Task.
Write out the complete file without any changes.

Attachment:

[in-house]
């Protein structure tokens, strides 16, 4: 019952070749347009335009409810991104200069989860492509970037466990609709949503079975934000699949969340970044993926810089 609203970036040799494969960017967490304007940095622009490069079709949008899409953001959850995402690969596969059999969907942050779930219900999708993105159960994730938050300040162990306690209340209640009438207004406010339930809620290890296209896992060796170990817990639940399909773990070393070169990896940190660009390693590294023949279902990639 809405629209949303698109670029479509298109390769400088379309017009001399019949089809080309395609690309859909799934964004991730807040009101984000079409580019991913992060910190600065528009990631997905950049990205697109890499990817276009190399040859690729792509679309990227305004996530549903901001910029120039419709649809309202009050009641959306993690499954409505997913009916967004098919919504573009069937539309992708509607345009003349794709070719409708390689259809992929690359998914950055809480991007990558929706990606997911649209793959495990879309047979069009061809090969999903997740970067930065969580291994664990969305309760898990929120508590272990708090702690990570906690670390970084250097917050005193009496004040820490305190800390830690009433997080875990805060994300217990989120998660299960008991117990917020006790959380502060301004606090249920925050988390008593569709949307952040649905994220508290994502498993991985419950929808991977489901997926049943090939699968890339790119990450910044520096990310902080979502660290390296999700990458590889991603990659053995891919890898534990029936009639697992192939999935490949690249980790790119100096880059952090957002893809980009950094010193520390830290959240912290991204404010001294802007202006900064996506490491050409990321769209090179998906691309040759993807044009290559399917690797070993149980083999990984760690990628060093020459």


[in-house]
């Protein structure tokens, strides 16, 4: 019952070749347009335009409810991104200069989860492509970037466990609709949503079975934000699949969340970044993926810089 609203970036040799494969960017967490304007940095622009490069079709949008899409953001959850995402690969596969059999969907942050779930219900999708993105159960994730938050300040162990306690209340209640009438207004406010339930809620290890296209896992060796170990817990639940399909773990070393070169990896940190660009390693590294023949279902990639 809405629209949303698109670029479509298109390769400088379309017009001399019949089809080309395609690309859909799934964004991730807040009101984000079409580019991913992060910190600065528009990631997905950049990205697109890499990817276009190399040859690729792509679309990227305004996530549903901001910029120039419709649809309202009050009641959306993690499954409505997913009916967004098919919504573009069937539309992708509607345009003349794709070719409708390689259809992929690359998914950055809480991007990558929706990606997911649209793959495990879309047979069009061809090969999903997740970067930065969580291994664990969305309760898990929120508590272990708090702690990570906690670390970084250097917050005193009496004040820490305190800390830690009433997080875990805060994300217990989120998660299960008991117990917020006790959380502060301004606090249920925050988390008593569709949307952040649905994220508290994502498993991985419950929808991977489901997926049943090939699968890339790119990450910044520096990310902080979502660290390296999700990458590889991603990659053995891919890898534990029936009639697992192939999935490949690249980790790119100096880059952090957002893809980009950094010193520390830290959240912290991204404010001294802007202006900064996506490491050409990321769209090179998906691309040759993807044009290559399917690797070993149980083999990984760690990628060093020459």